2013 National Book Festival Extravapalooza

Who’s hot and who’s … um, very hot, at this year’s festival. Plan your weekend by clicking here (links to lots of reviews inside!).

2013 National Book Festival Extravapalooza

The 13th annual National Book Festival is this weekend (September 21-22) on the National Mall. Two days of nonstop books and authors: the decision isn’t whether to go, it’s who to go see when you do!

Here’s a preview of some of the authors you may want to see this year, sorted by the pavilion in which they’ll appear.

Contemporary Life

We’ve Reviewed …

Mario Livio: Author of Brilliant Blunders: From Darwin to Einstein—Colossal Mistakes by Great Scientists That Changed Our Understanding of Life and the Universe.

Extras …

Pati Jinich: Author of Pati’s Mexican Table: my wife bought her book and I’ve been cooking up a storm using her recipes, from chicken tinga to honey-chipotle ribs, with delicious results.

D.T. Max: Author of a biography of David Foster Wallace. If you’re a DFW fan, this is a do-not-miss.

David Finkel: A MacArthur Fellow and author of Thank You For Your Service, which looks at post-traumatic stress disorder in returning veterans. Our review is coming soon!

History & Biography

We’ve Reviewed …

Rich Atkinson: A Pulitzer Prize winner and author of The Guns At Last Light: The War In Western Europe 1944-1945.

Denise Kiernan: Author of The Girls of Atomic City: The Untold Story of the Women Who Helped Win World War II.

David Nasaw: Author of The Patriarch: The Remarkable Life and Turbulent Times of Joseph P. Kennedy.

Walter Stahr: A reviewer for the Independent and the author, most recently, of Seward: Lincoln’s Indispensable Man.

Evan Thomas: Author of Ike’s Bluff: President Eisenhower’s Secret Battle To Save The World.

Extras …

Marie Arana: A D.C. author and speaker at our June Books Alive! Conference, she’s the author, most recently, of Bolivar: American Liberator.

A. Scott Berg: Author of one of the most anticipated biographies of the fall, on Woodrow Wilson. Look for our review of Wilson on Thursday of this week.

Fiction & Mystery

We’ve Reviewed …

Margaret Atwood: Her latest is MaddAddam. We reviewed In Other Worlds: SF and the Human Imagination.

Christopher Buckley: The son of William F. Buckley, Jr., his latest is They Eat Puppies, Don’t They?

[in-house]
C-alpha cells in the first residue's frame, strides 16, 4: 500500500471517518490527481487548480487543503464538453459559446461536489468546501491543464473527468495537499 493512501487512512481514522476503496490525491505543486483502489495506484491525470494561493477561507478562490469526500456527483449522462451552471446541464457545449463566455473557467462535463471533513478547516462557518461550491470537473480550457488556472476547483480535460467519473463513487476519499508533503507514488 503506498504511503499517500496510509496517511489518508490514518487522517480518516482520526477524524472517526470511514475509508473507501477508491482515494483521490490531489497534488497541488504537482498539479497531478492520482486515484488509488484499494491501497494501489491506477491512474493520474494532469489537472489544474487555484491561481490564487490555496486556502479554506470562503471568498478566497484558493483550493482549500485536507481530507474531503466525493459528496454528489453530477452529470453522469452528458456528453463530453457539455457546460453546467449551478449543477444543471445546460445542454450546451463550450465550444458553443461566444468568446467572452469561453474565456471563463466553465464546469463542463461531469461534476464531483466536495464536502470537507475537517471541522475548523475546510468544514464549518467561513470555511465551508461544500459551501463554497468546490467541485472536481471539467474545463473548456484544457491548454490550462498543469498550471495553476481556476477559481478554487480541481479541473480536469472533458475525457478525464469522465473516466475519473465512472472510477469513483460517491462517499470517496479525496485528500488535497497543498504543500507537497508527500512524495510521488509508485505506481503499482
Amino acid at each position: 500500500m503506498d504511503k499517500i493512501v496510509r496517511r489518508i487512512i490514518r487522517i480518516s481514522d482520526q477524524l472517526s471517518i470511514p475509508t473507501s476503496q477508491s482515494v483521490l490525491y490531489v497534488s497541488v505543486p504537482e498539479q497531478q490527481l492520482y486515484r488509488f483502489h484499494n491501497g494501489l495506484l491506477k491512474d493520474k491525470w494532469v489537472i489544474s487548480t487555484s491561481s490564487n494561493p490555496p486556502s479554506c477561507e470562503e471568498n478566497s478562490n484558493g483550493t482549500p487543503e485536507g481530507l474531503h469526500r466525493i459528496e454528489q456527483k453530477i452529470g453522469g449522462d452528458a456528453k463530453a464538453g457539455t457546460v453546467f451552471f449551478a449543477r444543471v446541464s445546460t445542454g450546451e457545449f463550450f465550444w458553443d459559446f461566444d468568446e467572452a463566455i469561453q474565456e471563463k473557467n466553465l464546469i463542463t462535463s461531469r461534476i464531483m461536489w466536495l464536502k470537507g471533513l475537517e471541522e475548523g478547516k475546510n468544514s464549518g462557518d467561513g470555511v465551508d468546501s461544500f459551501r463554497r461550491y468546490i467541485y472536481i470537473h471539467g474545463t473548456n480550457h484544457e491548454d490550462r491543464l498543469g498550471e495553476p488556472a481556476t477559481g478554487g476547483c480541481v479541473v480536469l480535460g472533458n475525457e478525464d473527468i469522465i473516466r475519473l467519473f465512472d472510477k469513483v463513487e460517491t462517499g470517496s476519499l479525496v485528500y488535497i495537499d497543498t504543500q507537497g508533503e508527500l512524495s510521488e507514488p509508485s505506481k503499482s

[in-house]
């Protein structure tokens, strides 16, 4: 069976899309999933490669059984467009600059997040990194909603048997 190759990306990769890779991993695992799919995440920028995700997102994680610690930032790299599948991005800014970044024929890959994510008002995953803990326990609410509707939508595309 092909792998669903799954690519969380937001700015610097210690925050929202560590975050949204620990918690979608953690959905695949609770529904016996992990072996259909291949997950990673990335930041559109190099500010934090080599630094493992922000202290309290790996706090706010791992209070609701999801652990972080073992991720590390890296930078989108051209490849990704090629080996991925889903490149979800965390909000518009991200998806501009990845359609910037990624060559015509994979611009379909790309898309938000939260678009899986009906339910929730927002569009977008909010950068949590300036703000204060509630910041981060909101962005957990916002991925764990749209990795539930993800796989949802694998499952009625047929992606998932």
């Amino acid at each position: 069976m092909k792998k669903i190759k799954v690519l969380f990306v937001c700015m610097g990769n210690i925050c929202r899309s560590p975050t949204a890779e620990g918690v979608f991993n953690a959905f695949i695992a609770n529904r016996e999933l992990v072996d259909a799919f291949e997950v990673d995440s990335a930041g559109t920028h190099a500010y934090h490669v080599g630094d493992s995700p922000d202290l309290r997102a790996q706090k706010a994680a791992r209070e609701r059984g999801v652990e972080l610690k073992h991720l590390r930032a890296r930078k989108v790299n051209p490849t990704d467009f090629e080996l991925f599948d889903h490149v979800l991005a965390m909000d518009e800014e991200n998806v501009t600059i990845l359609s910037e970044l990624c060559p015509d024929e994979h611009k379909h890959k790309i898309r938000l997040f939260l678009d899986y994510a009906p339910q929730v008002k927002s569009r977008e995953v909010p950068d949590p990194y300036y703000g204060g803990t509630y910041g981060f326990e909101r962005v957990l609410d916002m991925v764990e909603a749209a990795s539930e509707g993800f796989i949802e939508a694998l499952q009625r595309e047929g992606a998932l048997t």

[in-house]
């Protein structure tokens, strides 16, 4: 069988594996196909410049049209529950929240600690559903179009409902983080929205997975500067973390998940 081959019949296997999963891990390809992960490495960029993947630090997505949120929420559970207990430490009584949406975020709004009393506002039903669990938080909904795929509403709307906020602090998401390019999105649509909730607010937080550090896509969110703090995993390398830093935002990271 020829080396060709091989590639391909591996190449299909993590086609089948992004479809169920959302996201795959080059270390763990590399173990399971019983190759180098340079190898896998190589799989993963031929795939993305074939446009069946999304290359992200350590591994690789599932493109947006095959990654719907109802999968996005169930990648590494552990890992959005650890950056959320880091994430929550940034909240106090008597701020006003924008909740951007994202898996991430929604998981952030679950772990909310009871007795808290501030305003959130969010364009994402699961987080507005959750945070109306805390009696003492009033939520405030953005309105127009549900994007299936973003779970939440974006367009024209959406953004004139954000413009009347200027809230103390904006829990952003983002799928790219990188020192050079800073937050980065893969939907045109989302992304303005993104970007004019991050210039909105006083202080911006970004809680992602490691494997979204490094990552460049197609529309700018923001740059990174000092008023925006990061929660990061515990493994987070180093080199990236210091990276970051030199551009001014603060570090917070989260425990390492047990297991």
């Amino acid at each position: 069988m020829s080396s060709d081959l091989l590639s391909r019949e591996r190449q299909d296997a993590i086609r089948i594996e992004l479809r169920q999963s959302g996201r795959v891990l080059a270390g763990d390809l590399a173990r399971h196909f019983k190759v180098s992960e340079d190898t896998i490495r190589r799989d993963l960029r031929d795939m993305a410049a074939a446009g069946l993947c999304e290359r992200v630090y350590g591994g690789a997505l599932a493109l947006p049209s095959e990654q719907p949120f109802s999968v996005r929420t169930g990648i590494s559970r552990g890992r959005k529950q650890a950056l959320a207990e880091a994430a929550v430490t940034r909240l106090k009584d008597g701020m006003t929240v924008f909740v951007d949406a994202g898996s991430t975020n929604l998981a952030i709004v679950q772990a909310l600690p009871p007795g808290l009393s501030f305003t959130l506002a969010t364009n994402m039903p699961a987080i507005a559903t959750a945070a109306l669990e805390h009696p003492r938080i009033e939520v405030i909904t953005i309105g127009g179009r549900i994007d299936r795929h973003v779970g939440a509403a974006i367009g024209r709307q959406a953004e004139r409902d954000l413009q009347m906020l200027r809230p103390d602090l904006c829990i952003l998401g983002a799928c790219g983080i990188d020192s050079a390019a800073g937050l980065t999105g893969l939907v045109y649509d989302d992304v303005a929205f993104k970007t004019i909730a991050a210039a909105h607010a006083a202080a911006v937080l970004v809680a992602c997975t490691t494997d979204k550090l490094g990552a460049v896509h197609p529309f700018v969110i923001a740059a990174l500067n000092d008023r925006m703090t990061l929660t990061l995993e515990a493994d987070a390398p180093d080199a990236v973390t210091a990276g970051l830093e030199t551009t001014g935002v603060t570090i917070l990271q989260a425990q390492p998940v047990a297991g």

Khaled Hosseini: The third and most recent book from this author of The Kite Runner is And The Mountains Echoed.

Adam Johnson: Author of The Orphan Master’s Son, a Pulitzer Prize winning book about North Korea.

Ayana Mathis: The Twelve Tribes of Hattie, Mathis’s debut novel, was released to much fanfare, including attention from Oprah Winfrey. (I didn’t like it as much as our reviewer did, but am eager to see what she does next.)

Brad Meltzer: A D.C.-based thriller writer whose latest is The Fifth Assassin. We reviewed The Inner Circle.

James McBride: Our review of The Good Lord Bird is up on the front page of our website today. The book’s about John Brown, told from the perspective of a slave, and it sounds fascinating. Go check it out.

Extras …

Don DeLillo: I am ashamed to admit I’ve never read anything by this modern master. Suggestions?

Roxana Robinson: Her latest, Sparta, is about a veteran returning from war and his difficulties readjusting to society. I’ve been thinking about devoting another post to this important book, which I just finished and highly recommend.

Poetry & Prose

We’ve Reviewed …

Amity Gaige: The latest novel from this Top 5 Writer Under 35 is Schroder, in which a father’s desperate act amidst a fierce custody battle reveals his decades-long lie.

Alyson Hagy: Her latest novel is Boleto, a novel set in the New West, where the right horse can be a trainer’s ticket or “boleto” to a better life.

Joyce Carol Oates: The latest from this extremely prolific author is The Accursed. We’ve reviewed Mudwoman and her memoir A Widow’s Story, as well as interviewing Oates about The Corn Maiden and Other Nightmares.

Benjamin Percy: Percy’s latest novel is Red Moon. I’ve read his previous novel The Wilding and would recommend it. He’s also a pretty darned nice guy.

Manil Suri: The City of Devi is an apocalyptic novel set in Mumbai.

Extras …

Cristina Garcia: Dreaming in Cuban, among this well-known author’s works, is not to be missed.

Natasha Trethewey: Trethewey is poet laureate of both the United States and her home state of Mississippi. She’s written books of poetry and Beyond Katrinia: A Meditation on the Mississippi Gulf Coast.

Did I miss anyone? Who are you most looking forward to seeing? Any suggestions, recommendations, or invitations to meet up for drinks on Friday or Saturday night are welcome in the comments below.


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